Friday, January 29, 2016

The Book of Questions: 006

The Book of Questions (by: Gregory Stock) is just that - a book of questions. The only answers are the ones we, the reader, come up with on our own in isolation or with a group of friends. These are guaranteed to shift the conversation with loved ones in whole new directions. For me, I decided to take it upon myself to slowly, but surely, go through the entire book.  There are 292 questions. This could take awhile.

Keep in mind that I write these as if they were spontaneously presented during a fireside chat. I don't plan out or outline what I am going to write. It's my belief that sometimes, in certain situations - such as a fireside chat - we need to know that while we are accountable for what we say out loud, we need to be given a fair chance to retract. Sometimes we need to hear our thoughts to truly see the validity and truth behind them and to comfortably say, "You know what? I take that back." I think this becomes more and more necessary as media pounces on anything said so they can twist and manipulate the real meaning, behind the words - granted, the truth isn't always pretty. 


With our culture obsessed with in-your-face reactions and responses, we're rarely given time to think before speaking - Not excuses for things that are said, but just saying that sometimes we need to give the benefit of the doubt seeing that you, as well as myself, have felt relieved on more than one occasion to be given such grace. With that said, I'll take a mound of burning logs under a mountainous, starry sky than a camera in my face. Can I get an "Amen"?

Question: How would you react if you learned that a sad and beautiful poem that touched you deeply had been written by a computer?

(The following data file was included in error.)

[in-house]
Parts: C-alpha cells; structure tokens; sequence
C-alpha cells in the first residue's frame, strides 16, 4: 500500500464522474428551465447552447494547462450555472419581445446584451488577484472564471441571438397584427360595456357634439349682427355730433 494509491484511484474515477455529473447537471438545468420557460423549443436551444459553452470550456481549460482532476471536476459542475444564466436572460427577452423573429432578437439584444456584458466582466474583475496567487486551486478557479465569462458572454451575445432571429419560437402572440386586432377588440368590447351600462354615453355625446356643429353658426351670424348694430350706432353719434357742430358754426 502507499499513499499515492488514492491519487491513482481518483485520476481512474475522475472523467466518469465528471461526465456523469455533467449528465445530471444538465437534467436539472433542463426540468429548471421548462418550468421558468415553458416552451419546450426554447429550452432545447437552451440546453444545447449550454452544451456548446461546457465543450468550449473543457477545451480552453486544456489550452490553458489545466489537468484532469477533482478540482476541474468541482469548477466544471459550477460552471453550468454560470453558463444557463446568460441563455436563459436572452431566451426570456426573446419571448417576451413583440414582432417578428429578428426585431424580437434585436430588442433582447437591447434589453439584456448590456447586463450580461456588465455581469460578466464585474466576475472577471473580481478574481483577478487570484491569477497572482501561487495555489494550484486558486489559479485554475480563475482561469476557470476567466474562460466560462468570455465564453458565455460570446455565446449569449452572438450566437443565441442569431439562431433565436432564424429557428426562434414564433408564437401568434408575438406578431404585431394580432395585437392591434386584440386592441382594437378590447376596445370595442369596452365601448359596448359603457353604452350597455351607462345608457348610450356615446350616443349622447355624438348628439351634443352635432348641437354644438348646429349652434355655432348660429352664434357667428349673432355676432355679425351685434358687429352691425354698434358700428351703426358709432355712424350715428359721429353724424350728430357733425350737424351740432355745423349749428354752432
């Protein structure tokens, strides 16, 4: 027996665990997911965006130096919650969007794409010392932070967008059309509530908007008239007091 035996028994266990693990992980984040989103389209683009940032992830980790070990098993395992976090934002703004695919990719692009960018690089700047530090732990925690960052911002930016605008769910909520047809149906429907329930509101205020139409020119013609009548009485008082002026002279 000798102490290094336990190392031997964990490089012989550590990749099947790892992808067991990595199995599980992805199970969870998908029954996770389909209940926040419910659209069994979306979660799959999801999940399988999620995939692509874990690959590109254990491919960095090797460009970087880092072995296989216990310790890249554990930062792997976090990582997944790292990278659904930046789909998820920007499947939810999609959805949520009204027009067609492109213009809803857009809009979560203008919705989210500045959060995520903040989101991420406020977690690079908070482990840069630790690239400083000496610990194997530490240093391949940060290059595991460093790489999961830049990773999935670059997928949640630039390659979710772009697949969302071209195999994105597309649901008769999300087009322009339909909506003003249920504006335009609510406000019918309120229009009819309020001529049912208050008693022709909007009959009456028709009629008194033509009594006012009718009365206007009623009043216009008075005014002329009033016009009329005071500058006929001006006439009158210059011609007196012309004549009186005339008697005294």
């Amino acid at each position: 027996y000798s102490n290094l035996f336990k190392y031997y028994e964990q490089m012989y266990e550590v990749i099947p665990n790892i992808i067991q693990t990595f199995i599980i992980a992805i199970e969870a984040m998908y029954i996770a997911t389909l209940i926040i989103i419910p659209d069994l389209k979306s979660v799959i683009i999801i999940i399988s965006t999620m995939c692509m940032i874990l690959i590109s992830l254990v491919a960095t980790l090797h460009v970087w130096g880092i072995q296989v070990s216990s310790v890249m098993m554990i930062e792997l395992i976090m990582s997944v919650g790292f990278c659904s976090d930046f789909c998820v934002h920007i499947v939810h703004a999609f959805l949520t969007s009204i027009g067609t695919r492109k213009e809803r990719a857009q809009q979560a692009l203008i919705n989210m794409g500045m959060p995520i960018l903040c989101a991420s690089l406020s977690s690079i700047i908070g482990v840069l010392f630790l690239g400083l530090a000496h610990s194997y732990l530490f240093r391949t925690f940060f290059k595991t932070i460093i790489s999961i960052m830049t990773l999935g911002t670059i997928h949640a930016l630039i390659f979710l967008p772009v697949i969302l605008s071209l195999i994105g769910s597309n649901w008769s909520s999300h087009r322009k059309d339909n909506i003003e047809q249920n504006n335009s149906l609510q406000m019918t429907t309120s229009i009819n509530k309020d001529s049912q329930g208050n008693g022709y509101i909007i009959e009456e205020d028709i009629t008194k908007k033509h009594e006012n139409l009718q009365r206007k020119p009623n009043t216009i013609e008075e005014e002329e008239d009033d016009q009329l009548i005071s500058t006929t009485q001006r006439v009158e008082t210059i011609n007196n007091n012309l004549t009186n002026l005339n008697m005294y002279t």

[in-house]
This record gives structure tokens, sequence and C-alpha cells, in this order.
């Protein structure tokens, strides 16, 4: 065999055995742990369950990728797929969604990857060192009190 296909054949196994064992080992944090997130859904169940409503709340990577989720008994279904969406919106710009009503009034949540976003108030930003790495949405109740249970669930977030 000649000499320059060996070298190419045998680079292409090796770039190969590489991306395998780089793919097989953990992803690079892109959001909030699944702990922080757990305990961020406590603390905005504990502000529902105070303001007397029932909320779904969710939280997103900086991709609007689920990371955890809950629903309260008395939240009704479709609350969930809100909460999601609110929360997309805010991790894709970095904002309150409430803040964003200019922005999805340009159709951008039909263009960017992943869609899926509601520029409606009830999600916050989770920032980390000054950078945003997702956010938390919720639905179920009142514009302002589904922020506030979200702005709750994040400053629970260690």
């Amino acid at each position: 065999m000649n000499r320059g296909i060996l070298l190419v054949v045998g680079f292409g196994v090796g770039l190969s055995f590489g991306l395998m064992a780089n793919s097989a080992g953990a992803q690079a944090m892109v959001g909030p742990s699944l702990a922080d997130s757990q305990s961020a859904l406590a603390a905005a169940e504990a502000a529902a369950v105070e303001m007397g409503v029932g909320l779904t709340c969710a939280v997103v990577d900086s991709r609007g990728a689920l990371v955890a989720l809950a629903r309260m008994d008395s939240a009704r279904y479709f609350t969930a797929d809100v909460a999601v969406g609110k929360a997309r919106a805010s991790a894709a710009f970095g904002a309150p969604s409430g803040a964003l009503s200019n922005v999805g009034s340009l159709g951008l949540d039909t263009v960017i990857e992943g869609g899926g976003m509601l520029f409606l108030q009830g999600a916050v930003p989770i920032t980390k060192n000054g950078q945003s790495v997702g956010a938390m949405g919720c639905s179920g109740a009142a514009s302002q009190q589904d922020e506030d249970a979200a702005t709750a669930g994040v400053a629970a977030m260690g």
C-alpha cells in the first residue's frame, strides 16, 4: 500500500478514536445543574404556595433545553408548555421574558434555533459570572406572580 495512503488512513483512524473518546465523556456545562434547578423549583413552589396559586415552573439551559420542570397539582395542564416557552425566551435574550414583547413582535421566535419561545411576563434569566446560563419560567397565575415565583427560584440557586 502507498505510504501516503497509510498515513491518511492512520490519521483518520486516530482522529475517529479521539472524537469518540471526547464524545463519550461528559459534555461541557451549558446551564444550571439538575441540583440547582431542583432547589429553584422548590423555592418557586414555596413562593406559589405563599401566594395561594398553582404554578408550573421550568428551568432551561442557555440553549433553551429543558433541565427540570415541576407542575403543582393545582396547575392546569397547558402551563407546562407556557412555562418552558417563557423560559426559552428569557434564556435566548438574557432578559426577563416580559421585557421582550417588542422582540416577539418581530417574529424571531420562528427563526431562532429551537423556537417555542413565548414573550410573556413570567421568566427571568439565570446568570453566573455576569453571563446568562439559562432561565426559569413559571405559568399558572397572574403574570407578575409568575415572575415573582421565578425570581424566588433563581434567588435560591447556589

Supplementary Question: How would you feel if you knew that within a century, intelligent machines would be self-aware and much smarter and more creative than humans? Why?

I will start with the latter first. I say, bring it on! Truth be told, it's already happening. At least it seems like it. We have crash-proof cars in the works and cars that already sense objects in the road - although this has yet to be perfected. Does any of this mean machines are smarter than us? No. It does mean technology is progressing rapidly in certain realms and that's a frightening reality. The good news is that we have a choice to embrace and accept the change or not. There are people now that choose to live where technology doesn't reach them. The dusty lands of Texas or the arctic chill of Alaska come to mind not to mention the places where people only wish they had their geographical location gave them a choice. But along with their choice comes big decisions. If you want to maintain an income and some sort of social connections, you may just have to bite the bullet and go with the flow. Come on, it's not that bad. Self-driving cars that won't crash? I'm in.

As far as being more creative, I say, challenge accepted. The best producers, thinkers and creative minds - by by guess - work better under pressure. Their best results come when the ticking of time is clear and present. Sure it can be stress-inducing, but when has stress ever killed anyone? Okay, don't answer that. In all seriousness, if machines becoming more creative than us is what it takes for America as a whole to start producing better quality products then I can't wait. I'm personally fed up with the mediocre-at-best-quality that continues to come off the production line.

Now, how about learning that your favorite song, poem, book or even TV show or movie was written by none other than a computer. It would be a bittersweet. The bitter comes with the realization that Bono - the person responsible for inspiring my hobby of writing - wasn't the author of such spiritually and visionary lyrics. Or that David wasn't the genius behind Psalms.  Or J.J. had nothing to do with Lost! The sweet? Well, the fact of the matter is that those and all other masterpieces of writing would still exist. Would they be any less inspiring if they didn't originate from a human mind? I suppose knowing that there is another person out there painting a picture with words of how you feel is why we are so drawn to the powerful beauty of words and stories. But don't ask me. This is just a fireside chat. 

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